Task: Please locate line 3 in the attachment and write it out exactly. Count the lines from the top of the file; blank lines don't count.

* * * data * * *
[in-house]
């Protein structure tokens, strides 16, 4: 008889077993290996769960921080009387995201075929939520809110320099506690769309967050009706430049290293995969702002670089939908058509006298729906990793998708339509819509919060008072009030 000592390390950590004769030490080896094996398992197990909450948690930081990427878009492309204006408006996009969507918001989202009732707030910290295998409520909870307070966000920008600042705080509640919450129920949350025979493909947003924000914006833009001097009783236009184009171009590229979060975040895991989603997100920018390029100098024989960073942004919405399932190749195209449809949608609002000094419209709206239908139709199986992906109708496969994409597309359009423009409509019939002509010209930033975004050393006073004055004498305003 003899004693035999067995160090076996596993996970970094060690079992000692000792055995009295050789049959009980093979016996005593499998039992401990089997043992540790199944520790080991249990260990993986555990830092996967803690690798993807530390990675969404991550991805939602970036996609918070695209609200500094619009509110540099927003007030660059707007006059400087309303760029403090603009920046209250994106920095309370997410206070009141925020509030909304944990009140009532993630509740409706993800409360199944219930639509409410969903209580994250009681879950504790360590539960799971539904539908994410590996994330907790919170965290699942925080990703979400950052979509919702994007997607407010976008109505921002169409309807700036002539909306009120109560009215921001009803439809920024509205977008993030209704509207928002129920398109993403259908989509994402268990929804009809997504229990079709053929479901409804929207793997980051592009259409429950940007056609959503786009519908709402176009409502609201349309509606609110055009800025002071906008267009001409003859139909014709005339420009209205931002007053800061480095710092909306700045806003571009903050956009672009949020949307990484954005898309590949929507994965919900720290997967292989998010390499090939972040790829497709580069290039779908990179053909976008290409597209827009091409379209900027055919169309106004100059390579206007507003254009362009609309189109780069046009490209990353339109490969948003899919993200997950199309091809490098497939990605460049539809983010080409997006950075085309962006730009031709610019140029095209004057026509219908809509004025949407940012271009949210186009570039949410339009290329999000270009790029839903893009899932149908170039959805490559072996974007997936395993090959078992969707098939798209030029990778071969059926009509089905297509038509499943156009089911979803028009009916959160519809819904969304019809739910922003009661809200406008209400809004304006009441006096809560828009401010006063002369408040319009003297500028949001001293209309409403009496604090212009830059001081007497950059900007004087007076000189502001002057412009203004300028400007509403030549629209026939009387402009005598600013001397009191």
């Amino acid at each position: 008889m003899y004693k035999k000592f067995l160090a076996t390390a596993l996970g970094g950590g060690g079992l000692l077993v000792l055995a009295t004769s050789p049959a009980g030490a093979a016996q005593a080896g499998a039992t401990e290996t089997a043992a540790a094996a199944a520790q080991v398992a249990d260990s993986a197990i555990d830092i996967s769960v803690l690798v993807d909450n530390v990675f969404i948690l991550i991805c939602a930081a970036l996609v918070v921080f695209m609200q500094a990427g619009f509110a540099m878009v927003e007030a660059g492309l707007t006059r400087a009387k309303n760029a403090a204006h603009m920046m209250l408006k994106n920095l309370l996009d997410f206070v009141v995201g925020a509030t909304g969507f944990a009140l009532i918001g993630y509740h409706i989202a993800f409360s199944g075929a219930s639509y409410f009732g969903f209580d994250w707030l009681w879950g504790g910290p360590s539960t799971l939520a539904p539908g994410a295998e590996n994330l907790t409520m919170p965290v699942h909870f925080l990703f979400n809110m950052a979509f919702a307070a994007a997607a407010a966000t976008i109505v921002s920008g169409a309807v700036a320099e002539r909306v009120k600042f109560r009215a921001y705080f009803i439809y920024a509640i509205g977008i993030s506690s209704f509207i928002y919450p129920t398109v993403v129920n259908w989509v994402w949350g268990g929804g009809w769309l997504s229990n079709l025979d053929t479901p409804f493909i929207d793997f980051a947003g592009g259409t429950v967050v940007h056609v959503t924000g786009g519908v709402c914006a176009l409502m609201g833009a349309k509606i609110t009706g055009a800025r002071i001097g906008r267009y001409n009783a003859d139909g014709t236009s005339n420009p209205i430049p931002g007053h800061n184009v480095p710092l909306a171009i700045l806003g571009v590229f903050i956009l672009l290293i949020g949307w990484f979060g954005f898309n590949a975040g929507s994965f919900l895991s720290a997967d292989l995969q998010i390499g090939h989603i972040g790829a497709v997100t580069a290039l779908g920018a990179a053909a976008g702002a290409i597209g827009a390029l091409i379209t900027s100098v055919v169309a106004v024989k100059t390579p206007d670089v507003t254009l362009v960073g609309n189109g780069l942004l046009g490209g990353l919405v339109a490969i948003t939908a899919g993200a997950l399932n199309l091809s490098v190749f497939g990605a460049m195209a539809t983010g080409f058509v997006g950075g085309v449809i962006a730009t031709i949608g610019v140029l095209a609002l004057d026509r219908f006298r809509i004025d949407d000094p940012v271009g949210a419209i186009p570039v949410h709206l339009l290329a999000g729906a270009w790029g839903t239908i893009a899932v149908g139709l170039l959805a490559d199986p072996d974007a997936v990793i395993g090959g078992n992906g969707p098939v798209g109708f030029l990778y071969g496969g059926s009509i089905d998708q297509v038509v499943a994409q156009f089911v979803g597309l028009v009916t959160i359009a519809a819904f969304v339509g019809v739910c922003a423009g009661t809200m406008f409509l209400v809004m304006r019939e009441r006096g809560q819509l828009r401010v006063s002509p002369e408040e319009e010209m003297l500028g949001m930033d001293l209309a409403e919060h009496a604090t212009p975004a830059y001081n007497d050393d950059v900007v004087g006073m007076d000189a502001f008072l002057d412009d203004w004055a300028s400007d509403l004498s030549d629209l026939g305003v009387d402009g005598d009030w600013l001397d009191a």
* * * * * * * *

């Amino acid at each position: 008889m003899y004693k035999k000592f067995l160090a076996t390390a596993l996970g970094g950590g060690g079992l000692l077993v000792l055995a009295t004769s050789p049959a009980g030490a093979a016996q005593a080896g499998a039992t401990e290996t089997a043992a540790a094996a199944a520790q080991v398992a249990d260990s993986a197990i555990d830092i996967s769960v803690l690798v993807d909450n530390v990675f969404i948690l991550i991805c939602a930081a970036l996609v918070v921080f695209m609200q500094a990427g619009f509110a540099m878009v927003e007030a660059g492309l707007t006059r400087a009387k309303n760029a403090a204006h603009m920046m209250l408006k994106n920095l309370l996009d997410f206070v009141v995201g925020a509030t909304g969507f944990a009140l009532i918001g993630y509740h409706i989202a993800f409360s199944g075929a219930s639509y409410f009732g969903f209580d994250w707030l009681w879950g504790g910290p360590s539960t799971l939520a539904p539908g994410a295998e590996n994330l907790t409520m919170p965290v699942h909870f925080l990703f979400n809110m950052a979509f919702a307070a994007a997607a407010a966000t976008i109505v921002s920008g169409a309807v700036a320099e002539r909306v009120k600042f109560r009215a921001y705080f009803i439809y920024a509640i509205g977008i993030s506690s209704f509207i928002y919450p129920t398109v993403v129920n259908w989509v994402w949350g268990g929804g009809w769309l997504s229990n079709l025979d053929t479901p409804f493909i929207d793997f980051a947003g592009g259409t429950v967050v940007h056609v959503t924000g786009g519908v709402c914006a176009l409502m609201g833009a349309k509606i609110t009706g055009a800025r002071i001097g906008r267009y001409n009783a003859d139909g014709t236009s005339n420009p209205i430049p931002g007053h800061n184009v480095p710092l909306a171009i700045l806003g571009v590229f903050i956009l672009l290293i949020g949307w990484f979060g954005f898309n590949a975040g929507s994965f919900l895991s720290a997967d292989l995969q998010i390499g090939h989603i972040g790829a497709v997100t580069a290039l779908g920018a990179a053909a976008g702002a290409i597209g827009a390029l091409i379209t900027s100098v055919v169309a106004v024989k100059t390579p206007d670089v507003t254009l362009v960073g609309n189109g780069l942004l046009g490209g990353l919405v339109a490969i948003t939908a899919g993200a997950l399932n199309l091809s490098v190749f497939g990605a460049m195209a539809t983010g080409f058509v997006g950075g085309v449809i962006a730009t031709i949608g610019v140029l095209a609002l004057d026509r219908f006298r809509i004025d949407d000094p940012v271009g949210a419209i186009p570039v949410h709206l339009l290329a999000g729906a270009w790029g839903t239908i893009a899932v149908g139709l170039l959805a490559d199986p072996d974007a997936v990793i395993g090959g078992n992906g969707p098939v798209g109708f030029l990778y071969g496969g059926s009509i089905d998708q297509v038509v499943a994409q156009f089911v979803g597309l028009v009916t959160i359009a519809a819904f969304v339509g019809v739910c922003a423009g009661t809200m406008f409509l209400v809004m304006r019939e009441r006096g809560q819509l828009r401010v006063s002509p002369e408040e319009e010209m003297l500028g949001m930033d001293l209309a409403e919060h009496a604090t212009p975004a830059y001081n007497d050393d950059v900007v004087g006073m007076d000189a502001f008072l002057d412009d203004w004055a300028s400007d509403l004498s030549d629209l026939g305003v009387d402009g005598d009030w600013l001397d009191a």